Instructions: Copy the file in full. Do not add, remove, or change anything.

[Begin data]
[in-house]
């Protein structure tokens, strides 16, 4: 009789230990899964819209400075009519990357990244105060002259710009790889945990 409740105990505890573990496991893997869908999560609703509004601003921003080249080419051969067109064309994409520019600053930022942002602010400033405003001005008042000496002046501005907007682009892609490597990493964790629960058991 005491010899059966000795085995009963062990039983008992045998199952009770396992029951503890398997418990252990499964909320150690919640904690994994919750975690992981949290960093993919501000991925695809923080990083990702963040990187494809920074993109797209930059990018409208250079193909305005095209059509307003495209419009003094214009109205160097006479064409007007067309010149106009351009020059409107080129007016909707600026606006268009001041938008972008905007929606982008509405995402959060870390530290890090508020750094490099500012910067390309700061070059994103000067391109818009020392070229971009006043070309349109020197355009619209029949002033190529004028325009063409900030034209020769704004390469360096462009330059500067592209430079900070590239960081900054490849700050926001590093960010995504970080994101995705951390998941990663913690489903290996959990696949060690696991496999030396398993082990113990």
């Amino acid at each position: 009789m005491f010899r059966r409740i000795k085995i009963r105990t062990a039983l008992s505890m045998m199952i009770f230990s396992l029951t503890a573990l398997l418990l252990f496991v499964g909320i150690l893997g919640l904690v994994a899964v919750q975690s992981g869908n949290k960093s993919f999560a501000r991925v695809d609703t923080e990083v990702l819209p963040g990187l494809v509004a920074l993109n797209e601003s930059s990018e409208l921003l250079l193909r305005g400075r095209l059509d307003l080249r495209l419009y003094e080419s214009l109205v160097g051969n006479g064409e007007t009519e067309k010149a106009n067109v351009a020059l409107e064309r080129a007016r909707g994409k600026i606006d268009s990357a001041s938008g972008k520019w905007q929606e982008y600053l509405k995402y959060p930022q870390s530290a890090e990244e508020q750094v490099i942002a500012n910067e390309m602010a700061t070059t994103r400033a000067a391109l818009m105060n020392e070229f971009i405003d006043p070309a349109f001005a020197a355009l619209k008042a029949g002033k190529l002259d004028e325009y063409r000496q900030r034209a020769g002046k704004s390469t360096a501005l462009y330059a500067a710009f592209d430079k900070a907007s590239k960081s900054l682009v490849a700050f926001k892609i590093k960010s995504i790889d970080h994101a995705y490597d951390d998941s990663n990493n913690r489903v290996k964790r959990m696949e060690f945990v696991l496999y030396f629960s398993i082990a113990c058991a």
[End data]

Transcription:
[in-house]
């Protein structure tokens, strides 16, 4: 009789230990899964819209400075009519990357990244105060002259710009790889945990 409740105990505890573990496991893997869908999560609703509004601003921003080249080419051969067109064309994409520019600053930022942002602010400033405003001005008042000496002046501005907007682009892609490597990493964790629960058991 005491010899059966000795085995009963062990039983008992045998199952009770396992029951503890398997418990252990499964909320150690919640904690994994919750975690992981949290960093993919501000991925695809923080990083990702963040990187494809920074993109797209930059990018409208250079193909305005095209059509307003495209419009003094214009109205160097006479064409007007067309010149106009351009020059409107080129007016909707600026606006268009001041938008972008905007929606982008509405995402959060870390530290890090508020750094490099500012910067390309700061070059994103000067391109818009020392070229971009006043070309349109020197355009619209029949002033190529004028325009063409900030034209020769704004390469360096462009330059500067592209430079900070590239960081900054490849700050926001590093960010995504970080994101995705951390998941990663913690489903290996959990696949060690696991496999030396398993082990113990």
């Amino acid at each position: 009789m005491f010899r059966r409740i000795k085995i009963r105990t062990a039983l008992s505890m045998m199952i009770f230990s396992l029951t503890a573990l398997l418990l252990f496991v499964g909320i150690l893997g919640l904690v994994a899964v919750q975690s992981g869908n949290k960093s993919f999560a501000r991925v695809d609703t923080e990083v990702l819209p963040g990187l494809v509004a920074l993109n797209e601003s930059s990018e409208l921003l250079l193909r305005g400075r095209l059509d307003l080249r495209l419009y003094e080419s214009l109205v160097g051969n006479g064409e007007t009519e067309k010149a106009n067109v351009a020059l409107e064309r080129a007016r909707g994409k600026i606006d268009s990357a001041s938008g972008k520019w905007q929606e982008y600053l509405k995402y959060p930022q870390s530290a890090e990244e508020q750094v490099i942002a500012n910067e390309m602010a700061t070059t994103r400033a000067a391109l818009m105060n020392e070229f971009i405003d006043p070309a349109f001005a020197a355009l619209k008042a029949g002033k190529l002259d004028e325009y063409r000496q900030r034209a020769g002046k704004s390469t360096a501005l462009y330059a500067a710009f592209d430079k900070a907007s590239k960081s900054l682009v490849a700050f926001k892609i590093k960010s995504i790889d970080h994101a995705y490597d951390d998941s990663n990493n913690r489903v290996k964790r959990m696949e060690f945990v696991l496999y030396f629960s398993i082990a113990c058991a």